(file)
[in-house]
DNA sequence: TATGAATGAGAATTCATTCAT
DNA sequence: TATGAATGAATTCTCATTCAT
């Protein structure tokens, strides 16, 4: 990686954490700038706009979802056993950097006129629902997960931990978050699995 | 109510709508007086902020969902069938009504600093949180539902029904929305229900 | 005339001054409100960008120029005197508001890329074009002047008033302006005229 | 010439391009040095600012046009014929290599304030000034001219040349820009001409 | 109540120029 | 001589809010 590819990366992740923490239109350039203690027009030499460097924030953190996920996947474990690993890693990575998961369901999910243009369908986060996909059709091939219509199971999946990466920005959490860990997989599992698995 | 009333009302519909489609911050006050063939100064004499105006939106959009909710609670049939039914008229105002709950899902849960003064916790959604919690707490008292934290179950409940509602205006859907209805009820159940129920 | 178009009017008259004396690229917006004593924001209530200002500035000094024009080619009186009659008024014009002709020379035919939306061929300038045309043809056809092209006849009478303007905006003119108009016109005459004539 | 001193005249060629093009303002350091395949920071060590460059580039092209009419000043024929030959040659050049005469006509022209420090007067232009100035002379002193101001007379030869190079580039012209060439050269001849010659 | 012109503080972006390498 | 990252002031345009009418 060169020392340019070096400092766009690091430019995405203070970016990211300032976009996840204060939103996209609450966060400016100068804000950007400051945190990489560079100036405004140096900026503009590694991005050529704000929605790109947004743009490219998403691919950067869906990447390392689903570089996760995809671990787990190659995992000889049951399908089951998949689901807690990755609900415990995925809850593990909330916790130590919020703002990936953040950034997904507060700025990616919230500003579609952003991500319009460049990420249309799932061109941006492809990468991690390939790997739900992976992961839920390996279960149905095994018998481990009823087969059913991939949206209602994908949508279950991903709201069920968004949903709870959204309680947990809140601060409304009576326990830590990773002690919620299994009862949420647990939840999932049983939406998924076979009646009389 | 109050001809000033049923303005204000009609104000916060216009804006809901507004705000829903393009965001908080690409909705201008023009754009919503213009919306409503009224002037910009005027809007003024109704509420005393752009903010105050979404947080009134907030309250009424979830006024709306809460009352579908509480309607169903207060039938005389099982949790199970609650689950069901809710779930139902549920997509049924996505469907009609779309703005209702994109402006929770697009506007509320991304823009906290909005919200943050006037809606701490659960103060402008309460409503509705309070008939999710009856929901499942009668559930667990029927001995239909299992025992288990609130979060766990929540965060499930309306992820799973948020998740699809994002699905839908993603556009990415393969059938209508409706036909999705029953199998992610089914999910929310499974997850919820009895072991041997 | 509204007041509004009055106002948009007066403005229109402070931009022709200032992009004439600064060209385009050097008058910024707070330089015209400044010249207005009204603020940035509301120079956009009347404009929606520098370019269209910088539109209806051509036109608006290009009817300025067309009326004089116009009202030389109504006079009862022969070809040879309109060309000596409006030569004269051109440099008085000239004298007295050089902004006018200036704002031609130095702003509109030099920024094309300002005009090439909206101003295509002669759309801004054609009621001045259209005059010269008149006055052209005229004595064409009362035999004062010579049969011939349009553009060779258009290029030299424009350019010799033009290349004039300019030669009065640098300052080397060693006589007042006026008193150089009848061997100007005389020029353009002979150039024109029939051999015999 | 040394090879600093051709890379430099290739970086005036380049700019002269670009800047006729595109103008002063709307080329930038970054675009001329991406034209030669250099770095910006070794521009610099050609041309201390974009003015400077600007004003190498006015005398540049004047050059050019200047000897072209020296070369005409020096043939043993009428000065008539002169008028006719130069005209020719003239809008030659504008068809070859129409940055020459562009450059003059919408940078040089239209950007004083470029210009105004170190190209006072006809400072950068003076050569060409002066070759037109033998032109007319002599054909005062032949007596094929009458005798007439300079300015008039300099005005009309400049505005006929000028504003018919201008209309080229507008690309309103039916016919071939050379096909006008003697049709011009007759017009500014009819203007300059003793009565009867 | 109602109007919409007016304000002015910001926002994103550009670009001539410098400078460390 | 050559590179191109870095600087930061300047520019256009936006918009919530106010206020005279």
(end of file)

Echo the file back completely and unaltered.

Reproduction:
[in-house]
DNA sequence: TATGAATGAGAATTCATTCAT
DNA sequence: TATGAATGAATTCTCATTCAT
């Protein structure tokens, strides 16, 4: 990686954490700038706009979802056993950097006129629902997960931990978050699995 | 109510709508007086902020969902069938009504600093949180539902029904929305229900 | 005339001054409100960008120029005197508001890329074009002047008033302006005229 | 010439391009040095600012046009014929290599304030000034001219040349820009001409 | 109540120029 | 001589809010 590819990366992740923490239109350039203690027009030499460097924030953190996920996947474990690993890693990575998961369901999910243009369908986060996909059709091939219509199971999946990466920005959490860990997989599992698995 | 009333009302519909489609911050006050063939100064004499105006939106959009909710609670049939039914008229105002709950899902849960003064916790959604919690707490008292934290179950409940509602205006859907209805009820159940129920 | 178009009017008259004396690229917006004593924001209530200002500035000094024009080619009186009659008024014009002709020379035919939306061929300038045309043809056809092209006849009478303007905006003119108009016109005459004539 | 001193005249060629093009303002350091395949920071060590460059580039092209009419000043024929030959040659050049005469006509022209420090007067232009100035002379002193101001007379030869190079580039012209060439050269001849010659 | 012109503080972006390498 | 990252002031345009009418 060169020392340019070096400092766009690091430019995405203070970016990211300032976009996840204060939103996209609450966060400016100068804000950007400051945190990489560079100036405004140096900026503009590694991005050529704000929605790109947004743009490219998403691919950067869906990447390392689903570089996760995809671990787990190659995992000889049951399908089951998949689901807690990755609900415990995925809850593990909330916790130590919020703002990936953040950034997904507060700025990616919230500003579609952003991500319009460049990420249309799932061109941006492809990468991690390939790997739900992976992961839920390996279960149905095994018998481990009823087969059913991939949206209602994908949508279950991903709201069920968004949903709870959204309680947990809140601060409304009576326990830590990773002690919620299994009862949420647990939840999932049983939406998924076979009646009389 | 109050001809000033049923303005204000009609104000916060216009804006809901507004705000829903393009965001908080690409909705201008023009754009919503213009919306409503009224002037910009005027809007003024109704509420005393752009903010105050979404947080009134907030309250009424979830006024709306809460009352579908509480309607169903207060039938005389099982949790199970609650689950069901809710779930139902549920997509049924996505469907009609779309703005209702994109402006929770697009506007509320991304823009906290909005919200943050006037809606701490659960103060402008309460409503509705309070008939999710009856929901499942009668559930667990029927001995239909299992025992288990609130979060766990929540965060499930309306992820799973948020998740699809994002699905839908993603556009990415393969059938209508409706036909999705029953199998992610089914999910929310499974997850919820009895072991041997 | 509204007041509004009055106002948009007066403005229109402070931009022709200032992009004439600064060209385009050097008058910024707070330089015209400044010249207005009204603020940035509301120079956009009347404009929606520098370019269209910088539109209806051509036109608006290009009817300025067309009326004089116009009202030389109504006079009862022969070809040879309109060309000596409006030569004269051109440099008085000239004298007295050089902004006018200036704002031609130095702003509109030099920024094309300002005009090439909206101003295509002669759309801004054609009621001045259209005059010269008149006055052209005229004595064409009362035999004062010579049969011939349009553009060779258009290029030299424009350019010799033009290349004039300019030669009065640098300052080397060693006589007042006026008193150089009848061997100007005389020029353009002979150039024109029939051999015999 | 040394090879600093051709890379430099290739970086005036380049700019002269670009800047006729595109103008002063709307080329930038970054675009001329991406034209030669250099770095910006070794521009610099050609041309201390974009003015400077600007004003190498006015005398540049004047050059050019200047000897072209020296070369005409020096043939043993009428000065008539002169008028006719130069005209020719003239809008030659504008068809070859129409940055020459562009450059003059919408940078040089239209950007004083470029210009105004170190190209006072006809400072950068003076050569060409002066070759037109033998032109007319002599054909005062032949007596094929009458005798007439300079300015008039300099005005009309400049505005006929000028504003018919201008209309080229507008690309309103039916016919071939050379096909006008003697049709011009007759017009500014009819203007300059003793009565009867 | 109602109007919409007016304000002015910001926002994103550009670009001539410098400078460390 | 050559590179191109870095600087930061300047520019256009936006918009919530106010206020005279």